Arguably, projects such as Prometheus and FluentD can be considered de facto open standards in their own right, but OpenTelemetry aims to be a catch-all option for multiple data types – effectively superseding the need for a pipeline that would involve three different collectors. For example, one might deploy FleuntBit for Logs, Jaeger or Zipkin for traces, and OpenMetrics for metrics, with each going to a relevant backend such as Prometheus, a logging platform of choice, etc. Alternatively, OpenTelemetry can collect all three telemetry types before exporting to the backend of choice (which could still be Prometheus or Jaeger) for one or more data types. 

What’s Under the Hood

So what does it do and how does it do it? OpenTelemetry is not a single “thing” but rather several pieces working together. The stock definition is that OpenTelemetry is a framework for creating and managing telemetry data such as traces, metrics, and logs. It has several components, including OpenTelemetry APIs and SDKs for instrumenting your application and a vendor-agnostic collector with the OpenTelemetry protocol (OTLP). OTel still depends on the various backends (Prometheus, Jaeger, something vendor-specific, etc.), so while it aims to be a fairly complete framework for data collection, it is not a storage, analytics, or observability platform.

The project is also designed to be extensible so that it can be built upon to fit the specific needs of both open-source users and vendors that want to commercialize tools that leverage it (more on whether this is good or bad later).

OpenTelemetry Architecture Diagram



As you might expect, to start collecting data you’ve first got to do some code instrumentation. OpenTelemetry supports both automatic and manual instrumentation. In either situation, the user will use dependencies that will add the API and SDK. The OpenTelemetry SDKs are libraries that implement the OTel API, which is used to dictate how a chosen data source will generate telemetry. There are language-specific implementations for C++, Go, Java, Python, Ruby, Rust, and others. However, not all of these languages have automatic instrumentation. There is auto instrumentation for programming languages such as Ruby, Python, Java, and .NET but not for others such as Go.

On a per-language basis, tracing, metrics, and logging are at various stages ranging from “not yet implemented” to “stable” with various stages in between. Suffice it to say, components related to different telemetry types are at different maturity levels for any given language-specific implementation of OpenTelemetry.

The Collector

The OpenTelemetry collector is essentially a vendor-agnostic way to receive, process, and export telemetry data. The collector is a binary that can be deployed in two ways: as an agent or as a gateway (and potentially a combination of the two depending on the use case). The agent is deployed alongside an application or on a per-host basis, while the gateway is a standalone application and could be used to aggregate data from multiple agents. The collector is made up of three core pieces: receivers, processors, and exporters. It can also include optional extensions to add specific capabilities.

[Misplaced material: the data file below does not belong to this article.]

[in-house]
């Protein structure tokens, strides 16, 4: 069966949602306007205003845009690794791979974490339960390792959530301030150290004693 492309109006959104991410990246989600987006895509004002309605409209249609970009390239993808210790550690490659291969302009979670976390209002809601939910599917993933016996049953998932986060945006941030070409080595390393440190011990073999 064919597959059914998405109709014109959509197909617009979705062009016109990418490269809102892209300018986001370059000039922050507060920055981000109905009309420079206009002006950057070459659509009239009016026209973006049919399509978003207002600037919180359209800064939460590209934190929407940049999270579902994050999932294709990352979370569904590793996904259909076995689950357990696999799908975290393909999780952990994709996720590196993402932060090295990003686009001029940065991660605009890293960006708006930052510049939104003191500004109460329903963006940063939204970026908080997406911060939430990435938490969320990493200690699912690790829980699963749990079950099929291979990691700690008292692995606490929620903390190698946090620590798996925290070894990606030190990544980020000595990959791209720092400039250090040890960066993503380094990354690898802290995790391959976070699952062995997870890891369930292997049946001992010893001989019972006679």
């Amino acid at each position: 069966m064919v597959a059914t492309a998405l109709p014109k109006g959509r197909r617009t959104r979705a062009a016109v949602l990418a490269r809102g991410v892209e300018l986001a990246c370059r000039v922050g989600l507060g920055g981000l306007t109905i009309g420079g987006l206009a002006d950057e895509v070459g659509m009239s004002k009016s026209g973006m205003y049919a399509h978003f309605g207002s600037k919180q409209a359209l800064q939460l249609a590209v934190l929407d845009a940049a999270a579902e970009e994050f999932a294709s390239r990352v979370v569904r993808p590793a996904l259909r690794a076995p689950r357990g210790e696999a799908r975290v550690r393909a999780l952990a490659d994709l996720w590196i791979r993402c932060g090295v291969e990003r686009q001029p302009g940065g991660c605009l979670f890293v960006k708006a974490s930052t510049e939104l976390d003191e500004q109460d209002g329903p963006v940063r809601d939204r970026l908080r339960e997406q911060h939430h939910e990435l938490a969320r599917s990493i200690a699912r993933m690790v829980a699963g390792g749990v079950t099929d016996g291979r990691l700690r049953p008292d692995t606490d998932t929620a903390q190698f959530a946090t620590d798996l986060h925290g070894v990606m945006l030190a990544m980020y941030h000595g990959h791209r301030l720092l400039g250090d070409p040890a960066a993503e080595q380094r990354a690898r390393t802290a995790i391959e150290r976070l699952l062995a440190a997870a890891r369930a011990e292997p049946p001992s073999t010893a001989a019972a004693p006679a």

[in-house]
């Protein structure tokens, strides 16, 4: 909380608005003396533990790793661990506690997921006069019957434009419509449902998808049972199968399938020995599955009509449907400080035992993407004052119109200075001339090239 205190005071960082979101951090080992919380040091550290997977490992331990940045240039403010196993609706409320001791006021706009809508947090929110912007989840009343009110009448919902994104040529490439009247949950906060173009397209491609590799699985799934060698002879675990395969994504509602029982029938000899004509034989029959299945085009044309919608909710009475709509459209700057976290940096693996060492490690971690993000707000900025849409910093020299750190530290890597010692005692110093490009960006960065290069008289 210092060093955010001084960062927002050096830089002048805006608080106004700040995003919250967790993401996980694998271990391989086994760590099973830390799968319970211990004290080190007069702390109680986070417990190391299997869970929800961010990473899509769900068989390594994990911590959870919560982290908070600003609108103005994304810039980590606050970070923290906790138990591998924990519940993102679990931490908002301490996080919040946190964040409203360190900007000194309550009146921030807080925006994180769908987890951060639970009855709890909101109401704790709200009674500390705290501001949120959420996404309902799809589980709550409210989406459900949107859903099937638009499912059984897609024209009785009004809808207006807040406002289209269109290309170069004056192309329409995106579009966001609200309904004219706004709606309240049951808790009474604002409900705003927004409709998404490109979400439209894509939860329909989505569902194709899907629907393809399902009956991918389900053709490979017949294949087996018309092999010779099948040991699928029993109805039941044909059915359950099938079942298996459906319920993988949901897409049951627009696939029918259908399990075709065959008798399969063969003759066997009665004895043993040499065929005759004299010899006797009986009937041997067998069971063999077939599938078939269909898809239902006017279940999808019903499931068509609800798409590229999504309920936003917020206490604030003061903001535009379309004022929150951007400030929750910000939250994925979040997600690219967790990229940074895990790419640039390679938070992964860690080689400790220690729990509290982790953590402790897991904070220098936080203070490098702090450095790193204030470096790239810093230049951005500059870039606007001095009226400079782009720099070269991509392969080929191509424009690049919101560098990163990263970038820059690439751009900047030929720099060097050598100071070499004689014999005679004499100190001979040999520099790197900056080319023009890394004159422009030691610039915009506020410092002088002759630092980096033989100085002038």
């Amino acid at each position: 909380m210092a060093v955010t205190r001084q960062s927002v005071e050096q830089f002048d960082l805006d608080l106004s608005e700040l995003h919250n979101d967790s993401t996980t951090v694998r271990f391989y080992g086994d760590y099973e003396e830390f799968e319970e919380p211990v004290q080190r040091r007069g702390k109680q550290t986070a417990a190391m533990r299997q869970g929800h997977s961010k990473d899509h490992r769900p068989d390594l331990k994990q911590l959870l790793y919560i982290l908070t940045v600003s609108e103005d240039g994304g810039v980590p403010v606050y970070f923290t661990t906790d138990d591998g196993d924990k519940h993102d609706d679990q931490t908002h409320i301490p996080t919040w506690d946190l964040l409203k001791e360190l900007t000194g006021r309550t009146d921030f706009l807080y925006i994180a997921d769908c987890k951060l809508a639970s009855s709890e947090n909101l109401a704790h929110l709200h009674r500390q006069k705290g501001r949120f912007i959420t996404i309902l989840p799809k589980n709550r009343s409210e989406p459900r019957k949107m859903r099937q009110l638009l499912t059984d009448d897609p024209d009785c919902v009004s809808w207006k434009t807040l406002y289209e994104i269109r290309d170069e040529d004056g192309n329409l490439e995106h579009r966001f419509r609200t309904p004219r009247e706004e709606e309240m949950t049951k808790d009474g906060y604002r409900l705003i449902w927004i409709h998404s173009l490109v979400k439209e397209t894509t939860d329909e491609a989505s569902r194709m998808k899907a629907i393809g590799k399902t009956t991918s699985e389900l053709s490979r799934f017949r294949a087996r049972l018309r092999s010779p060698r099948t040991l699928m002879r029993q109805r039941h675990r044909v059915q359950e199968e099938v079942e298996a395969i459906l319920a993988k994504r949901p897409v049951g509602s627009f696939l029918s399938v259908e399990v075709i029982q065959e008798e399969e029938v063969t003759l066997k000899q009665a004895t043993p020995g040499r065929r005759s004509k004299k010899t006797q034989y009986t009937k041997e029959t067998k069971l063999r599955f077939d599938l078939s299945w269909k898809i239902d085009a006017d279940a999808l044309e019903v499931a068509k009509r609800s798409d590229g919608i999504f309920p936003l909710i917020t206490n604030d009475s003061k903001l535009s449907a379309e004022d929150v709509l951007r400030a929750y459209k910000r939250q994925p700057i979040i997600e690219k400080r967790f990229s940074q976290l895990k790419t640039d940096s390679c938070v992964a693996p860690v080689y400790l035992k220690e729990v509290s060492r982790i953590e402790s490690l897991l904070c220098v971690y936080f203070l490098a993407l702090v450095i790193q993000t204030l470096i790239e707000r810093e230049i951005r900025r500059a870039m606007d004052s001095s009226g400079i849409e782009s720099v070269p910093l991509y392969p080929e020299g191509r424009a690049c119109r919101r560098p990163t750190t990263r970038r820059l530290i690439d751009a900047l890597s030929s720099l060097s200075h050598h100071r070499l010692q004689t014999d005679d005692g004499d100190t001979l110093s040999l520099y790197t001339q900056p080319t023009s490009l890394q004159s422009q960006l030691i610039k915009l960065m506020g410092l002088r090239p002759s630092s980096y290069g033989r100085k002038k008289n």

• Receivers: Receivers can be push- or pull-oriented and support one or more data sources.
  • Processors: After data is received, processors can modify data as needed before exporting. This can include filtering, sampling, batching, etc.
  • Exporters: Lastly the exporter sends data to its destination, such as the end-user’s preferred backend. If a tool does need data to be in a specific format, the collector could be used to apply the necessary transformation.

Whether deployed as an agent or a gateway, the collector receives the data and performs any necessary or desired modifications before it is passed on to its final destination. It is just one part of the observability data pipeline between the data sources and the eventual data destination.

Why OpenTelemetry Matters

OpenTelemetry accomplishes (or hopes to accomplish) a few key goals:

  • Standardize data collection and telemetry protocols by providing a single set of tools for collecting telemetry.
  • Make observability more ubiquitous by making telemetry data more easily available.
  • Make telemetry vendor-neutral and help users avoid being locked into proprietary agents.

These goals are not to be understated. We know how essential observability and telemetry data are to organizations, but for OTel to accomplish these goals it will have to achieve that coveted de facto standard status. Adoption will require buy-in and contribution from both users and the industry at large.

Why It Matters For Users